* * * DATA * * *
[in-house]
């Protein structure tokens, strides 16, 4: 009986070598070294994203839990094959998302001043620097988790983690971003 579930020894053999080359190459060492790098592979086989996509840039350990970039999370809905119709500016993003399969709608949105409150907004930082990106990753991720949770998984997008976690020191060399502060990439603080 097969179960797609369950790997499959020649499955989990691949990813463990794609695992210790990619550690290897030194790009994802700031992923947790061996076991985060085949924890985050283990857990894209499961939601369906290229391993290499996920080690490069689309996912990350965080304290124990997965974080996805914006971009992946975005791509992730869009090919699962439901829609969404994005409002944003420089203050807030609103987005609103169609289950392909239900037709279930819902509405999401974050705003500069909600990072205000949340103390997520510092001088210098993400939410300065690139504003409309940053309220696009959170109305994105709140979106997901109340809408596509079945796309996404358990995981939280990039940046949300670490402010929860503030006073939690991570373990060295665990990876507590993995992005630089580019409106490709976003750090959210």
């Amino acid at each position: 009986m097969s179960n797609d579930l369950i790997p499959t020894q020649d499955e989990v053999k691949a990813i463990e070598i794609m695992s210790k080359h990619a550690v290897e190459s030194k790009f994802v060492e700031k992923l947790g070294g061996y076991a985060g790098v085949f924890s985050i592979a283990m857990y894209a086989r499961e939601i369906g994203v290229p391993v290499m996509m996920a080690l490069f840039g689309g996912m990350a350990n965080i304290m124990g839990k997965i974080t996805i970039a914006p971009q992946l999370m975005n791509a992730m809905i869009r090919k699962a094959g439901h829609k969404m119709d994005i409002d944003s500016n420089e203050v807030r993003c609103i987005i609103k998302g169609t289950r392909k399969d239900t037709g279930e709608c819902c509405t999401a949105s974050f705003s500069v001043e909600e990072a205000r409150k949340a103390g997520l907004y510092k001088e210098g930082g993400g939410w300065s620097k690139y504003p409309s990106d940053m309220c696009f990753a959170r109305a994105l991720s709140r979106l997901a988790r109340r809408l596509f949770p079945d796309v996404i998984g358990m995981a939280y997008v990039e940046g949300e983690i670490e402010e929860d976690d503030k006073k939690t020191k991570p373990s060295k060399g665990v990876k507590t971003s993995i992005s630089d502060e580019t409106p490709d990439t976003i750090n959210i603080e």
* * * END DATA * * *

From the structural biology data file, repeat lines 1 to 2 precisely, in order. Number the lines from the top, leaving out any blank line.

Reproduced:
[in-house]
């Protein structure tokens, strides 16, 4: 009986070598070294994203839990094959998302001043620097988790983690971003 579930020894053999080359190459060492790098592979086989996509840039350990970039999370809905119709500016993003399969709608949105409150907004930082990106990753991720949770998984997008976690020191060399502060990439603080 097969179960797609369950790997499959020649499955989990691949990813463990794609695992210790990619550690290897030194790009994802700031992923947790061996076991985060085949924890985050283990857990894209499961939601369906290229391993290499996920080690490069689309996912990350965080304290124990997965974080996805914006971009992946975005791509992730869009090919699962439901829609969404994005409002944003420089203050807030609103987005609103169609289950392909239900037709279930819902509405999401974050705003500069909600990072205000949340103390997520510092001088210098993400939410300065690139504003409309940053309220696009959170109305994105709140979106997901109340809408596509079945796309996404358990995981939280990039940046949300670490402010929860503030006073939690991570373990060295665990990876507590993995992005630089580019409106490709976003750090959210």